Chaudhvin Ka Chand (1960) has finally been conquered. Now, to bitch about the work involved. Hmm, yes, Waheeda and Guru should have a hard subbed "Warning: Electricity!" in the screen below them at all times. And Johnny Walker was (surprise! or not) the most sensible person of the bunch. But I can't get past a deep hatred for Rehman as a "sympathetic" figure. He's not. Sorry. Just, you can't make me feel for him. His characters are irritating and repulsive, and best when playing to those strengths. And the "humorous" Muslim social side plot is only bearable because of Johnny Walker. Can someone just edit out like 70 min of this film? Thanks, much. 

Ha. I see what you did there. 
Purab Aur Paschim (1970). Can you hear that sound? That's me chuckling and snickering uproarously through the first two hours in this three hour mess/masterpiece (OK and sort of crying in the last hour). It's the textbook example of a film desperate to be both technically innovative and morally conservative. I know I'm not saying anything new, this film is notorious for its tie-dyed traditional propaganda. Also, can we talk about the brilliant dichotomy of condemning sexual and moral "decay" while all the while showing as much of it as possible? It's a time-tested formula in Bollywood (and probably old-Hollywood, too) but I've never before seen a Hindi film from the 70s that both glorifies and demonizes "immorality" in such perfect synchronization.

Actually, most things in this movie arrive in perfect syncopation. You'd be hard pressed to find another film of this era more attuned to the marriage of score, shots, and script. It's a pleasure to watch, and wherever it lacks in likable characters (you know, when Pran, Madan Puri, and Ashok Kumar aren't around) it will so thoroughly drench you in verbal or visual symbolism that you can't possibly walk away without feeling something.

This was also the film that *almost* made me like Saira Banu ... if only in contrast to Manoj Kumar's pompous Bharat. Is it possible that Bharat is the corporeal manifestation of an entire generation of desi-parent's secret fantasies? Actually, transplant his patriotism to America, change his religion to Christianity, and he fits pretty well with the good-Christian boy next door mythos. "No person he can't convert! No woman he can't win! No temptation he can't resist! All while mysteriously finding time to graduate with honors!" For all that, Manoj is believable in the role (make of that what you will).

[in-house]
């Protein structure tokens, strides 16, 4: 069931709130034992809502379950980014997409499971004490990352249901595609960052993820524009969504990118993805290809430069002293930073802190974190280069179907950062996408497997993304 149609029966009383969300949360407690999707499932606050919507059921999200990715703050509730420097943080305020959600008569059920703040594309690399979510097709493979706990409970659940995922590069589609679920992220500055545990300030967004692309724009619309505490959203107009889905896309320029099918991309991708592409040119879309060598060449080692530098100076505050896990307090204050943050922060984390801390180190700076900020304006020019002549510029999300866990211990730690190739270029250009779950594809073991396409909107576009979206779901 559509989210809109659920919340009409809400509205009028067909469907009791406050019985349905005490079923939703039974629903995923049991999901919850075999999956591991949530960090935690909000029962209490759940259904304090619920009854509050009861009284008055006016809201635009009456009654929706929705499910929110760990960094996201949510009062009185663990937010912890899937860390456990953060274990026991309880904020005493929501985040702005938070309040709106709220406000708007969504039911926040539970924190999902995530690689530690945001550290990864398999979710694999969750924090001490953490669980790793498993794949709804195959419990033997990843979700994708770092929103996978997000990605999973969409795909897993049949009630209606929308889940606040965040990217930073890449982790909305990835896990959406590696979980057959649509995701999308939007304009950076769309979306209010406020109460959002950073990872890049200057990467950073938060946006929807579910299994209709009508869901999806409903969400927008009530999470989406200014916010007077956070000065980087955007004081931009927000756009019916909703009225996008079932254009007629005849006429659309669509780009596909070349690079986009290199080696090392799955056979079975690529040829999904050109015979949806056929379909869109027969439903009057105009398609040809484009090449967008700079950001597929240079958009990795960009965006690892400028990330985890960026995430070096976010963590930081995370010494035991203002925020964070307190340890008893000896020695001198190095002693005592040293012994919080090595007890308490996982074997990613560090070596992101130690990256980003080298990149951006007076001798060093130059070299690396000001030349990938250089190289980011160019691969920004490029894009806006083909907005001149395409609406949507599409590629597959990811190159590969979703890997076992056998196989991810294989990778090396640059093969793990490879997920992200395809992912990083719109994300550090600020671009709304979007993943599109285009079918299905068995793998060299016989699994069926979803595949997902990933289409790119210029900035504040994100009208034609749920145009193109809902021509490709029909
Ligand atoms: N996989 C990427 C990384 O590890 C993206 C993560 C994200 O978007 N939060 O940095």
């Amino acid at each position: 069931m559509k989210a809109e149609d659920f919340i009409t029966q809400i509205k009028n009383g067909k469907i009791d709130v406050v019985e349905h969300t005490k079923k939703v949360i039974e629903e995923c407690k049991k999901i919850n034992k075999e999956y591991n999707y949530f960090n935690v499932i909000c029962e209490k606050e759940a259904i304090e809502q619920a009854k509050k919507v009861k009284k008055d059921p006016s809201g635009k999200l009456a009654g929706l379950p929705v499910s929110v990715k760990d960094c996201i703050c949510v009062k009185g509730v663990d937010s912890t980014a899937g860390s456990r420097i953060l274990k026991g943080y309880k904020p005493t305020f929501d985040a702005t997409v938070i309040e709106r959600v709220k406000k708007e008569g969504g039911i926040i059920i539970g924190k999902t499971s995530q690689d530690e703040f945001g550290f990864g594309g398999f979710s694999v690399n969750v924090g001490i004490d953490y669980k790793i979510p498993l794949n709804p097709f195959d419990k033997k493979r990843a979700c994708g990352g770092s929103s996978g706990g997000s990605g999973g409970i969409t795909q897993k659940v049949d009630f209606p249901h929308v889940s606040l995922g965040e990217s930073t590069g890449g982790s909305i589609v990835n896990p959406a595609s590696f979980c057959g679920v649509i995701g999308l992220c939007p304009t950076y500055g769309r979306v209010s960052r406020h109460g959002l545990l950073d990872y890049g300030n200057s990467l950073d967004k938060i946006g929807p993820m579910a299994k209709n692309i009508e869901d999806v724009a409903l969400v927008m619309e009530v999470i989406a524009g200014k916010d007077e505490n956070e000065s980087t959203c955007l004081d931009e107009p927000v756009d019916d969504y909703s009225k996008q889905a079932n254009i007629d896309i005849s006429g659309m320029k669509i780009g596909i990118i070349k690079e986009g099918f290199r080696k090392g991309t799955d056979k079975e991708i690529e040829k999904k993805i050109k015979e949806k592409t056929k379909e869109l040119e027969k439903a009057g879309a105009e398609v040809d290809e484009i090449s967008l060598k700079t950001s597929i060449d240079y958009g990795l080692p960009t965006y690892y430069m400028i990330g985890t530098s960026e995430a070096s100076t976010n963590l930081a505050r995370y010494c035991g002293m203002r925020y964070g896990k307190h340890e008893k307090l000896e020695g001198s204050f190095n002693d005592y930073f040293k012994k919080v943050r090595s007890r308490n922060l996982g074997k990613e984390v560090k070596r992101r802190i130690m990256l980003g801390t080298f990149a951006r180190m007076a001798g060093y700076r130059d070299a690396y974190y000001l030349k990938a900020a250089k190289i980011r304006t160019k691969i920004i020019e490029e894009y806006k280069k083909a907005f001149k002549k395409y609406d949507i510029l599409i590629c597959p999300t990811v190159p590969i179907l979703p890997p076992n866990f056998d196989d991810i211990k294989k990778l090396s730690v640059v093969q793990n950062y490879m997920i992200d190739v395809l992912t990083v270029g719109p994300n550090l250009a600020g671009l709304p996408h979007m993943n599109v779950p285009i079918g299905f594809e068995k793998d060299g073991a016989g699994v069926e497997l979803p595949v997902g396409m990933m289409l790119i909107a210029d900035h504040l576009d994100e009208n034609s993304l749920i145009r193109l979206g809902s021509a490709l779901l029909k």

Actually, the idea of hero as missionary or moral leader is probably one of the most important themes, here. The film is an important, if black and white, view of culture shock, partition memory, second generation immigrants, and value shifts in diaspora populations. It's also a prodigal son story, multiplied by ten. Yes, those who have been living abroad have been tainted ... but roots are powerful, and old values and ties can easily prevail against Western vices and fads and you know, that whole rapey thing you acquired abroad. The Ganga can wash you clean, if you so choose to repent ... and luckily your abandoned wife (or, you know, country) won't ever divorce you or remarry.

In Purab Aur Paschim, Bharat (the place, not the character), is the well of all that is pure and good and transformative, both for Indians AND the West. This conceit is perhaps a peculiarity of the age ... when the avante garde thing to do was to mix in a little sitar and Hare Ram Hare Krishna into everything, stir, and rake in the popularity (and cash). While the film doesn't completely miss the humor in this phenomenon, it also seizes the moment. It veers oddly evangelical along the way to calling lapsed believers/patriots, etc. to repentance.
Or, perhaps it's just an elaborate after-school-special starring Pran. 

2 comments:

  1. *Note: Are desi weddings EVER as chill as the one in English Vinglish?

    Yes, sometimes. Sridevi's character in English Vinglish is Maharashtrian, as am I, and our weddings are usually laid-back and chilled-out affairs. They're comparable to a Western ceremony in terms of length and simplicity and there isn't that much preparation to do.

    Bolllywood films usually feature North Indian cultural archetypes so they're not a complete representation of India. English Vinglish was an exception in that it portrayed a Marathi cultural milieu.

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    1. That's a welcome observation, thank you. Speaking of relatively chill Marathi weddings, "Aiyyaa's" backyard engagement (and later, wedding) comes to mind. Though I'm not versed enough in Marathi traditions to know how close it came to decent representation. Personally, I'm all for a bit more deviation from the usual Punjabi baraat & bhangra celebration that Bollywood loves. . .